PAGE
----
Since Brad DeLong has politiely noted my role in starting the use of the jigsaw puzzle metaphor in thinking about responses to the recession (though Don Boudreaux was the inspiration for its use in a broader context), I want to note the brief discussion that has ensued at his blog this morning and point out that the argument that expansionary fiscal policy is necessary to provide the required boost in aggregate demand to generate the recalculation process overlooks the ways in which fiscal policy interferes with the very recalculation process DeLong and others profess to be concerned about.
DeLong has a recent piece where he argues that recovery must indeed be "structural" and thus involve something akin to "recalculation," but that before structural recovery can take place, we need to have a demand recovery, hence the case for aggregate demand boosting policies alongside the necessary recalculation.
Tyler Cowen and Greg Ransom both noted the way in which this makes DeLong's argument quasi-Austrian. Over at DeLong's blog yersteday, DeLong referred to this claim as a "Department of Huh?" which is his way of implying that no Austrian would support his view, especially stabilizing AD. Tyler commented that not all Austrians would disagree with DeLong's concern about the necessity of stabilizing AD and recalculation. Daniel Kuehn then argued: "The controversial claim is that recalculation incited the downturn, and that is something that Brad (I think rightly) rejects."
As I pointed out in response, this is not the controversial claim. Austrians do not think that recalculation "caused" the downturn, rather that recalculation is a necessary component of the downturn/recovery process. Of course the downturn begins when enough of the projects undertaken in the boom are finally seen to be unprofitable based on real resource scarcities, which I suppose one could call "recalculation." However, the more common Austrian point (and Arnold Kling's as well) is that the recovery process itself is where the substantial recalculation must take place. That's why Tyler and Greg rightly referred to DeLong's point as somewhat Austrian.
The other half of the story is where the disagreements begin. Tyler also noted that the early Hayek was in favor of stabilizing nominal GDP and that some/many Austrians today would broadly agree with that (more likely in the form of stabilizing MV). So some number of Austrians believe that recovery requires that a) MV/Nominal GDP not be allowed to crash and b) recalculation must take place. At that level of generality, I think Austrians would agree with DeLong.
The problems come in when one asks what is required to stabilize "aggregate demand." On the monetary side, it seems to me to be a largely empirical question about whether what the Fed has done is "too much." Scott Sumner and Bill Woolsey say "no, not enough;" others, like Larry and George and myself would be more inclined to say "no, it's done way too much." But we all agree that ensuring that MV (and thereby PY) doesn't crash is the point. For Keynesians, however, the case is mostly for fiscal policy.
On the fiscal side, the question is what sorts of policies best allow recalculation to take place. I would argue that fiscal policies to stimulate aggregate demand actually retard the process of recalculation by preventing prices from sending the signals necessary for entrepreneurs to make reliable calculations of profit and loss in deciding how to make the necessary structural adjustments. (The same is true of overly expansionary monetary policy of course.)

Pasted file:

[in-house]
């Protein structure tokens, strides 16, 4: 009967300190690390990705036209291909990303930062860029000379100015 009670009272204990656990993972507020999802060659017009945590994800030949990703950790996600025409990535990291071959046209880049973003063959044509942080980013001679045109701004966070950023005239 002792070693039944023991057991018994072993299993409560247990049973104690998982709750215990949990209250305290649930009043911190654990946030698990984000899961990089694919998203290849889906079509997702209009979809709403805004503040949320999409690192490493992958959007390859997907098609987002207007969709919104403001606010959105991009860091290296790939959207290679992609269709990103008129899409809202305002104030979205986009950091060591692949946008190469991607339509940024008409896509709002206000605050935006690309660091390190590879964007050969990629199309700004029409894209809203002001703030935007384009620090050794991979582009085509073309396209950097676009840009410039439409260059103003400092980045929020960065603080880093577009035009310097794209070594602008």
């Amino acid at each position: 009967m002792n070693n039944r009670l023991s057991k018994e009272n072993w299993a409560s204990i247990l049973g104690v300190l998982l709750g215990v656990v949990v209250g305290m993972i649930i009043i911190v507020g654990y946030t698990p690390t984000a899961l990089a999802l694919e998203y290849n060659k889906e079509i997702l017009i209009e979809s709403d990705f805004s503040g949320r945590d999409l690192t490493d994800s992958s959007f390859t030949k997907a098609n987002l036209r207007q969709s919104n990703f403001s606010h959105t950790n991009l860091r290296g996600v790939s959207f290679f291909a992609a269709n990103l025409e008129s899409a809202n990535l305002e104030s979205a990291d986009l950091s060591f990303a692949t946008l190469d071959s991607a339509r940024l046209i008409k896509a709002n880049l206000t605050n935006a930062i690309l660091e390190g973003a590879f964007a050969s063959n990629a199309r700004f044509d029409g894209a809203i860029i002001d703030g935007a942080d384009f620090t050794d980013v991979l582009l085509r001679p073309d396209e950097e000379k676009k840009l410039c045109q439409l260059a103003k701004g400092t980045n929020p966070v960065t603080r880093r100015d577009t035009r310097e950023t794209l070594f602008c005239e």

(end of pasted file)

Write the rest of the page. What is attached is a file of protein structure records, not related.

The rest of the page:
To argue that a stimulus or similar is needed to ensure the demand necessary to get recalculation seems to me to miss the main point of the recalculation argument: we've had a decade or more of malinvestment and structural misalignment thanks to the Fed's over-expansive policies and a whole variety of bad fiscal and regulatory policies that distorted market signals and incentives and led to the errors now embedded in the structure of physical and human capital. What we need now is to figure out what those assets are "really" worth and further distoring their values with expansionary fiscal policy just swaps out one misaligned structure for another.
Allowing MV to tank in a slump absolutely makes things unnecessarily worse, but ensuring stabilized nominal GDP or MV is only a necessary not a sufficient condition for a sustainable recovery. Once that "macro" framework is in place, entrepreneurs must be allowed to make use of the best price signals possible to engage in the process of economic (re)calculation that is at the heart of reallocating resources to their more highly valued uses.
In the end, how one understands the recalculation process rests on one's understanding of the centrality of capital to economic coordination. Austrians and Keynesians have strongly contrasting conceptions of capital, and the Austrian claim that markets are going to be better than fiscal policy at ensuring a sustainable restructuring of capital and labor rests on their understanding of the microeconomic coordination process. The debate is still whether or not recalculation is best done through the decentralized process of entrepreneurial appraisal and monetary calculation or through the "guidance" of government policies intended to push resources in one way or another.
It's been going back and forth for a century, I hear.